Second graders create dialogue for a comic strip using context clues to match the text to the pictures. They use comic blanks imbedded in this lesson. They write dialogue for each frame. Remind them to use the picture clues when writing their dialogue.
Students examine the methods of effective characterization. In this writing skills lesson, students discuss how emotions, dialogue, actions, and physical descriptions build believable characters. Students then use the methods of characterization in their own writing.
Ninth graders participate in improvisations, script analysis, writing, and creating written scenes. They identify language arts writing terms and identify them in a short story. Students use structural tools for dramatic scripts needed to build conflict and believable plots. The finished work will be 8 to 15 pages in length.
Students identify geographical features of different regions encountered by migrants on the Oregon trail. Students research how the Oregon landscape may have affected life and 19th century westward migration. Students write a narrative essay from the perspective of a migrant traveling through a specific assigned region and time period on the Oregon trail as their setting, focusing on the proper use of dialogue and transition words, and utilizing the steps of the writing process.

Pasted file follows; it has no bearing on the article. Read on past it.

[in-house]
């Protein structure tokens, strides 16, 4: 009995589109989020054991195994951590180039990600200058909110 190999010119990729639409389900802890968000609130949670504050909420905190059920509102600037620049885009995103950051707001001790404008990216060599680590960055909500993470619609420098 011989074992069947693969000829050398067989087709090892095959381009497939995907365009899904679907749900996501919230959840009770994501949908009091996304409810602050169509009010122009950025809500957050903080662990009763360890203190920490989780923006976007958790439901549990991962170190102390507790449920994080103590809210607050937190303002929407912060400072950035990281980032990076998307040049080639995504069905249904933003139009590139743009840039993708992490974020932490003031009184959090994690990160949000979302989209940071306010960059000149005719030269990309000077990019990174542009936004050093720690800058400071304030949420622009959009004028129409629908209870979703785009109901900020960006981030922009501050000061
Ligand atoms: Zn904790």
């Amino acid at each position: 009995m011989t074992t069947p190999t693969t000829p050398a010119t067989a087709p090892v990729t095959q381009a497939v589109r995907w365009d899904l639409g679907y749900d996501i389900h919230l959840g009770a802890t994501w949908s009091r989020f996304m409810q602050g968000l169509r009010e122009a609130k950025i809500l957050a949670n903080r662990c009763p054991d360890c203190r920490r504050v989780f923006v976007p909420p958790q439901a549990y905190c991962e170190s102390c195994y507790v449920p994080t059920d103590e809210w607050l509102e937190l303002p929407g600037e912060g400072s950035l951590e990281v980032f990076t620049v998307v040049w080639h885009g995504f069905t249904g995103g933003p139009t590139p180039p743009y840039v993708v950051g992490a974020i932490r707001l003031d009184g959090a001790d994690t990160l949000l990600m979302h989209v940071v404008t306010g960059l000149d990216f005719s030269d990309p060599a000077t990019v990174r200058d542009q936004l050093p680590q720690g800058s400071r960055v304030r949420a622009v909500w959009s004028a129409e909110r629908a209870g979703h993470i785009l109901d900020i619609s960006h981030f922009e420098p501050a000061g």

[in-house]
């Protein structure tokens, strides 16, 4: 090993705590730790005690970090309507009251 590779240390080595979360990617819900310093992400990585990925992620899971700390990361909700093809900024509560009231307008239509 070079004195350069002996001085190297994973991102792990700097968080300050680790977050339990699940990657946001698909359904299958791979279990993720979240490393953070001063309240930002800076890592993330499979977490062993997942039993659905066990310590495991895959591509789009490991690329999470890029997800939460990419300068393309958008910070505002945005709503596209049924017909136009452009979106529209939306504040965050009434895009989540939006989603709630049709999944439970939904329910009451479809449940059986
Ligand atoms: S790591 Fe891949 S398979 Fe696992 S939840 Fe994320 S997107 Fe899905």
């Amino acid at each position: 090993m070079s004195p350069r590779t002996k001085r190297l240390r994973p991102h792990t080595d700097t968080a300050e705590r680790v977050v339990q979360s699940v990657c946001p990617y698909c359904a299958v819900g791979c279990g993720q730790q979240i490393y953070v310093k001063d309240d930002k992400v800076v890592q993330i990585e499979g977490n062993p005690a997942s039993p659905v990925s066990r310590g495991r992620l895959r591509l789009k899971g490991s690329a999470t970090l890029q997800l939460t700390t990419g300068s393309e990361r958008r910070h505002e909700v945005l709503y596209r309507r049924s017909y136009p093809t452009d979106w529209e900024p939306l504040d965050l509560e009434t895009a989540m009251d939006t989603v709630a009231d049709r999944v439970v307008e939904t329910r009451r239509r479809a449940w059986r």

High schoolers take the sides of Patriots or Tories. For this colonial American lesson, students read primary sources that feature James Murray and Captain Jones. High schoolers then write dialogues and limericks based on a fictional meeting of the 2 men.